Thursday, 9 August 2012

Added Security

Security is a topic that I find both important and interesting. Hence I start writing more about it on this blog. This being my first second (here is my first) security related tech post.

Added Security
I've taken some measurements to increase my own online security. This might be interesting for others as well.

Laptop camera
Most of today's laptops has a built in camera. When not using this camera you should cover it physically. Some might reckon covering your camera is being paranoid, however there are a lot of tools and malware out there that captures images from cameras without the user's knowledge. Do some searches on the net and see for yourself. As well, I'm sorry to let down those being ignoramus stating that there are no viruses or malware on Macintoshes. Because this is a issue on Macs as well. If you don't believe me read more here.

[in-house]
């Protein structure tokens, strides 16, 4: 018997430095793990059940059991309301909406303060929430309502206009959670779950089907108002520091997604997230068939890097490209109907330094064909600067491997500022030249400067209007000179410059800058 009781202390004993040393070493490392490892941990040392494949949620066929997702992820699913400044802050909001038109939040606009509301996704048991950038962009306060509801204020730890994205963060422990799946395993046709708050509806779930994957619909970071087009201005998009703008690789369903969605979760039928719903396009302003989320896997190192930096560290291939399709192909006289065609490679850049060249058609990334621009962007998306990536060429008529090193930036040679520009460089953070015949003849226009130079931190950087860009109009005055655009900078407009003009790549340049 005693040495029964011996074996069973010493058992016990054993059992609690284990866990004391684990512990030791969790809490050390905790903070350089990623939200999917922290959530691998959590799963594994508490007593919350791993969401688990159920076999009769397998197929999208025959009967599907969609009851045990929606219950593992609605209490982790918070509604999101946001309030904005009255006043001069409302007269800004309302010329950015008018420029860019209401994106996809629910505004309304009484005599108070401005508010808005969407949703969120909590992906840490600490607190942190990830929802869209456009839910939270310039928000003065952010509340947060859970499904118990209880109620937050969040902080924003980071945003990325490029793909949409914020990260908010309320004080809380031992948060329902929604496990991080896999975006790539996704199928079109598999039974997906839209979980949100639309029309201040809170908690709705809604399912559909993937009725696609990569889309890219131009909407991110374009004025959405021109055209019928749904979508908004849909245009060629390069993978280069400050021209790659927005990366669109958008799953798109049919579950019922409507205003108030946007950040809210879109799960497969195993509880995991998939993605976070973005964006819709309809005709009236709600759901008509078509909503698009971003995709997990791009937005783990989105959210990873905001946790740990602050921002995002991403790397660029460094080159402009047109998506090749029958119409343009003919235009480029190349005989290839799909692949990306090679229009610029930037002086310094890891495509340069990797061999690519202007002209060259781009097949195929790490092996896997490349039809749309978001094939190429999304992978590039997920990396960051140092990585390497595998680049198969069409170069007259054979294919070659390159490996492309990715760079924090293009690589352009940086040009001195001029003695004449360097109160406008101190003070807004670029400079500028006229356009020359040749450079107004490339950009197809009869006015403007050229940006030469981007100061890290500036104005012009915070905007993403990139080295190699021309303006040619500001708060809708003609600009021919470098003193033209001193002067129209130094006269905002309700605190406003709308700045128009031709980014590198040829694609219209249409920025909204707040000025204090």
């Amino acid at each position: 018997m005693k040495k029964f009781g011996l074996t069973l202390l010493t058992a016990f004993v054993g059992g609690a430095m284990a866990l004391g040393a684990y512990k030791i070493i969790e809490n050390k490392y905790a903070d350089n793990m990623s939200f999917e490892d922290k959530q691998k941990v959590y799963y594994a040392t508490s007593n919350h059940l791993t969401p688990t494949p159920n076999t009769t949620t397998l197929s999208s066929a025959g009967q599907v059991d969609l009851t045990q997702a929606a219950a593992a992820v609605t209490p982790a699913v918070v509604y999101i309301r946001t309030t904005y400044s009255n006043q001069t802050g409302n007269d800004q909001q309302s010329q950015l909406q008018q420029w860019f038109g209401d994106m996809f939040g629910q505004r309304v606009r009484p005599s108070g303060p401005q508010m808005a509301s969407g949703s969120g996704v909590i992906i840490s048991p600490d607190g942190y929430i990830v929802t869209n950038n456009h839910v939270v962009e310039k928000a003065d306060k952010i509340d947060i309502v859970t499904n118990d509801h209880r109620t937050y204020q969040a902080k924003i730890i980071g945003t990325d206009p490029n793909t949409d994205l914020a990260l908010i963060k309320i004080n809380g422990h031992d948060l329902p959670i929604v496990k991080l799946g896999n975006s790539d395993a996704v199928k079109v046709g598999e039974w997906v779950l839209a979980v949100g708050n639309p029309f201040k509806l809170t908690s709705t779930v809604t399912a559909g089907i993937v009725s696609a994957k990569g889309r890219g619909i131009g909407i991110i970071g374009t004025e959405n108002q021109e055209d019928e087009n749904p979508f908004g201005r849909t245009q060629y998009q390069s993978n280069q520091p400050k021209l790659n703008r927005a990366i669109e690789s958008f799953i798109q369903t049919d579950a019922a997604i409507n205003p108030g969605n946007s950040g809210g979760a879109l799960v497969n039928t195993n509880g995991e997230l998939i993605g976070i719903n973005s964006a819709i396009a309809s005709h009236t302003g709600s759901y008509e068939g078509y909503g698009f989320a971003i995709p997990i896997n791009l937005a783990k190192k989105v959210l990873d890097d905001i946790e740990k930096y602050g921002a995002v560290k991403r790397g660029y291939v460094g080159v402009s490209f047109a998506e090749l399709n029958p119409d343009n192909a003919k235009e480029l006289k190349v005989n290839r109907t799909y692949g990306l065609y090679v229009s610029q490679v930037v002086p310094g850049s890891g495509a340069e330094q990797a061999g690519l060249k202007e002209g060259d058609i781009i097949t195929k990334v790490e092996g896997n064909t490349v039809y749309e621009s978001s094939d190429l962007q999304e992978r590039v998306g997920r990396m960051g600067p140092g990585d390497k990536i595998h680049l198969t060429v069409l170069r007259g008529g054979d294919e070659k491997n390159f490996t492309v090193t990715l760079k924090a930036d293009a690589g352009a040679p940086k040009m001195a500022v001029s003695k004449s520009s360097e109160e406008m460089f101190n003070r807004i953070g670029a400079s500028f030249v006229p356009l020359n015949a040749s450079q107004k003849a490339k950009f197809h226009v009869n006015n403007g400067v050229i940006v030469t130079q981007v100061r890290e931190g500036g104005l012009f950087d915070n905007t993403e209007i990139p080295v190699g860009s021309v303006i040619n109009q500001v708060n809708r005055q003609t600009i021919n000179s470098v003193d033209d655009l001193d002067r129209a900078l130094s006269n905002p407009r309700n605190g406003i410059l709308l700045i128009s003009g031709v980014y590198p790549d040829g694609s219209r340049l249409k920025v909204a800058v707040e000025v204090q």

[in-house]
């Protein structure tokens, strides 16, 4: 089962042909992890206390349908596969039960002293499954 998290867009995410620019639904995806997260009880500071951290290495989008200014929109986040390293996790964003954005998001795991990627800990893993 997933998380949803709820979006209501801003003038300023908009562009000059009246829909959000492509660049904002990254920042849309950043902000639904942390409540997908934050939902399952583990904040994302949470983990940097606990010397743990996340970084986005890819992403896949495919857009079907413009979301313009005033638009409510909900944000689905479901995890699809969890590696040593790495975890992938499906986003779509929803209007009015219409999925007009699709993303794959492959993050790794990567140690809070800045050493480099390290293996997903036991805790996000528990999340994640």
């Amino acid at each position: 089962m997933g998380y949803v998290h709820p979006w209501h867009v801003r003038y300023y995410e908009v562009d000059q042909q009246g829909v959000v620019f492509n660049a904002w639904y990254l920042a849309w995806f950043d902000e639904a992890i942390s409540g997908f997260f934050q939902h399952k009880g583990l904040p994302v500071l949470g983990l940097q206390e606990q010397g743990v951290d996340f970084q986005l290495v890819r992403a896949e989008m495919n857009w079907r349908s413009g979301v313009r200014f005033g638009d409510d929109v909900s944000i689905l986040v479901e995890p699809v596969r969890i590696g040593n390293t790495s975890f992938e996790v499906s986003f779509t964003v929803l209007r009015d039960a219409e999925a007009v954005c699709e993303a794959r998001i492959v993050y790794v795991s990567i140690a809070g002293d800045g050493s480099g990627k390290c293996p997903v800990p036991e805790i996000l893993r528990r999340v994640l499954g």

2-step verification (if using Gmail, VXG and Google Apps)
As I'm using VXG for my email I've enabled 2-step verification. Everyone using Gmail, VXG or another Google Apps powered email solution should enable this.

From Google: "2-step verification drastically reduces the chances of having the personal information in your Google account stolen by someone else. Why? Because hackers would have to not only get your password and your username, they'd have to get a hold of your phone."

Encrypted messages
If you want to send someone secrets like your credit cards details, your Gmail password or what have you got, it is far from wise (read: "bloody stupid") doing it as plain text in an email, or as an SMS. A solution is to encrypt the content before sending it, in a way only the designated sender can read it. A neat tool for doing this can be found at scrambls.com, a solution initiated by the founder of Atari, Nolan Bushnell. Unfortunately the current Chrome plugin is faulty. Installing that causes right clicking failing on several sites. Guess this will be fixed later though. In the meantime the webpage can be used. Read more about scrambl'ing stuff at this page.


Backup